What is she going to do with me?

          Low sibilant noises pulled me out of dreams of cold ocean waves washing on a shale beach.  I blinked to muzzy awareness, licked dry lips and tried to rub bleary eyes, only to be brought up short by the restraints and a lance of pain through my wounds.  That brought back rememberance of where I was.  The room was lighter, with wedges of sunlight working their way around the edges of the shutters and casting golden streams across the room.  My shoulder, my hip... both were throbbing unmercifully and I groaned, wishing to go back to that place where it didn't hurt so much.  What kind of chance did I have?  Did they know how to prevent infection?  If I could get my medical kit... Which was back at the tent, so much for that idea.
          The noises were still there, faint but audible.  Not waves but voices, inhuman sounds coming through from the other side of the door, muffled by the wall.  I couldn't make out any words.
          Minutes later the latch rattled and the door opened.  Five of the creatures filed in, eyes immediately drawn to the bed.  I thought I recognised Chihirae coming in among them, standing to the side and watching me as they gathered in a loose semicircle around the bed to study me intently.  Feline voices were guttural and sibilant words, an unearthly sound as they talked and gesticulated animatedly, all tails twitching like hyperactive snakes.  Males and females?  I wasn't sure.  Some had discernably wider hips, like Chihirae.  Otherwise they were androgynous shapes, fears made flesh and fur.  In the gloom they were... terrifying: nightmarish shapes against the slivers of light seeping through the chinks in the shutters, overbearingly huge from my perspective.  The light from behind alternately blinded and left me in darkness as they shifted and snarled, their discussion?  argument?  heated and fluent so I was only able to pick out a few words here and there.  Then I heard words I understood: 'kill it'.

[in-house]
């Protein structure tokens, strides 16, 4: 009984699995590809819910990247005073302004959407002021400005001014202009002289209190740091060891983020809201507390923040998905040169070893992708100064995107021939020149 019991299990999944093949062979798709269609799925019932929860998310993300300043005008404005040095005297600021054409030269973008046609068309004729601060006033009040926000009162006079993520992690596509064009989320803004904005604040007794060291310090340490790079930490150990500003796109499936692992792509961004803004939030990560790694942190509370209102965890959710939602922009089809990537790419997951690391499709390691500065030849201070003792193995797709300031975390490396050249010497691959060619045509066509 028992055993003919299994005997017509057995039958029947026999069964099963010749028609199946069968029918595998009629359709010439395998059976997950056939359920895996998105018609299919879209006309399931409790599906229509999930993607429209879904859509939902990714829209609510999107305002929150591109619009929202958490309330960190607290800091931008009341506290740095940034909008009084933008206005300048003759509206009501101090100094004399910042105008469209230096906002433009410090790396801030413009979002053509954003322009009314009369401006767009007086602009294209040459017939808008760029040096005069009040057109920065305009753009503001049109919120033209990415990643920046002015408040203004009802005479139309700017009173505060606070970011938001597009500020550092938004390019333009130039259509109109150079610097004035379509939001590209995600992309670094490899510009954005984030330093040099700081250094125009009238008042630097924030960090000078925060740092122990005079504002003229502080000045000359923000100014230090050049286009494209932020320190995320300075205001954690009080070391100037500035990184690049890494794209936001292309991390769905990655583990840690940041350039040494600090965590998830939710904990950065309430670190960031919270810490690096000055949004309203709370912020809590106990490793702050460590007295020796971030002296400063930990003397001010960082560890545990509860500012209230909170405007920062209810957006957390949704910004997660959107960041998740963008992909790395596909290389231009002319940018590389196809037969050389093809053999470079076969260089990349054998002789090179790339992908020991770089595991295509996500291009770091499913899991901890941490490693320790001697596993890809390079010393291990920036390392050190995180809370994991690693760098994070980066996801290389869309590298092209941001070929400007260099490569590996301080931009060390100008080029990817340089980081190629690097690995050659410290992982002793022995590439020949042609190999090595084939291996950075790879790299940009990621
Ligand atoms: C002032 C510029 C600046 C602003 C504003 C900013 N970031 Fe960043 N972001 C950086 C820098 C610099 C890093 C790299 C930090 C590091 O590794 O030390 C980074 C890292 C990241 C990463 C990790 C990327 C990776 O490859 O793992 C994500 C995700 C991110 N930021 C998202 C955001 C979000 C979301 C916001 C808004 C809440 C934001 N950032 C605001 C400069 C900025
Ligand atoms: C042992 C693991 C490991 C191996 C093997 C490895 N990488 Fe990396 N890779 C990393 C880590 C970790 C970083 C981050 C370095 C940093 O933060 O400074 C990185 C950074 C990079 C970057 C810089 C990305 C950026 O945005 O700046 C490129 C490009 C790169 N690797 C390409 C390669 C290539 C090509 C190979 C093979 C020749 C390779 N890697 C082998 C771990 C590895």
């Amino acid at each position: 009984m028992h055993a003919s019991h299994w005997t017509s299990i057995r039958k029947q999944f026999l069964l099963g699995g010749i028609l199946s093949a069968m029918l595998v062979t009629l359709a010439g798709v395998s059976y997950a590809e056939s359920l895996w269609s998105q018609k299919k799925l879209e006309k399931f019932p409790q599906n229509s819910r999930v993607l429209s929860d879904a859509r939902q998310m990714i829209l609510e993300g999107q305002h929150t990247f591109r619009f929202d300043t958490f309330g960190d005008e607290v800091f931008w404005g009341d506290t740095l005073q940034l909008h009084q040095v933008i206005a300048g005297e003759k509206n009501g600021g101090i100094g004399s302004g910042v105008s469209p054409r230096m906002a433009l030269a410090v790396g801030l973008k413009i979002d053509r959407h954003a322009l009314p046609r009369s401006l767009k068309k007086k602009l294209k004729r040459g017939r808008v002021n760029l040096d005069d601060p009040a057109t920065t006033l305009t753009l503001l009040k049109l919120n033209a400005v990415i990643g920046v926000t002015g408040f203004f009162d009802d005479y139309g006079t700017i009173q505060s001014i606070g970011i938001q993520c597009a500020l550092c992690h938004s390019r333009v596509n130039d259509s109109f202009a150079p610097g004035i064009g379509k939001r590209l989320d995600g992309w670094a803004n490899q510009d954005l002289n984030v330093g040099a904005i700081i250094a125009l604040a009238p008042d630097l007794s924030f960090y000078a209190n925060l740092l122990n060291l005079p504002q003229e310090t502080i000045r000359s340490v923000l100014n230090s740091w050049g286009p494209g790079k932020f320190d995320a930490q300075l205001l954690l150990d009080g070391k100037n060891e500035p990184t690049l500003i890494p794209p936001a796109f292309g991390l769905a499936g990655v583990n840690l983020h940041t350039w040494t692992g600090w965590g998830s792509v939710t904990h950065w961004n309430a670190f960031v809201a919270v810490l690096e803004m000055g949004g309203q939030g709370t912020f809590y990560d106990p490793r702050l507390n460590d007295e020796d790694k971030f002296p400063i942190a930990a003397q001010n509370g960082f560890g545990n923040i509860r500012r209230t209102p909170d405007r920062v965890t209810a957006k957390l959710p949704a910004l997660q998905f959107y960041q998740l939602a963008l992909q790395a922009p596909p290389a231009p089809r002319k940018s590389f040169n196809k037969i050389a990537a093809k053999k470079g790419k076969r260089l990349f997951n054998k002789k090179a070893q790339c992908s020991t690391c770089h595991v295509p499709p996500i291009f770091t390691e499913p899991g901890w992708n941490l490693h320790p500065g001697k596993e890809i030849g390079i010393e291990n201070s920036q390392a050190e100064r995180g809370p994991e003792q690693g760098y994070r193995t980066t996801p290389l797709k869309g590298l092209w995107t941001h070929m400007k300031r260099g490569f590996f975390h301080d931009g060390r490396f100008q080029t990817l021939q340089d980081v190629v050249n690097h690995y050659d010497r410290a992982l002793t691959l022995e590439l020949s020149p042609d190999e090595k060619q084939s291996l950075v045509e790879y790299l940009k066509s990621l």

My ribs tried to strangle my heart.  Frantically I searched the faces, trying to find the one who'd spoken.  One of them, a female?  glared back with an intensity and hatred I could feel like a hot wind in my face.  Several, including that one, were wearing knives at their belts.  I started shaking and Chihirae pushed through and stopped, a half-meter or so away.  "Mikah.  You can talk?"
          "Chihirae," I leapt on the opportunity, my lifeline.  "Yes.  I talk.  Chihirae, what happen?  What?"
          There was a moment of silence from the others, then a babble that sounded like a catfight in a blender, some directing questions and demands at me and Chihirae in a torrent I couldn't follow.  I shrank back as far as I could from the glares and snarls, my heart racing, feeling dizzy and confused and scared.  Then Chihirae was leaning closer, asking, "What were you doing?"
          "What?  I do not understand."
          "In the barn.  Why were you [something]?"
          Watching?  Was that what she meant?  Were they pissed about that?  "Oh... I... I learn.  You teach... cubs.  I listen.  I learn."
          "Why do you [something]?"
          "I do not understand."
          "Why did you [hide]?"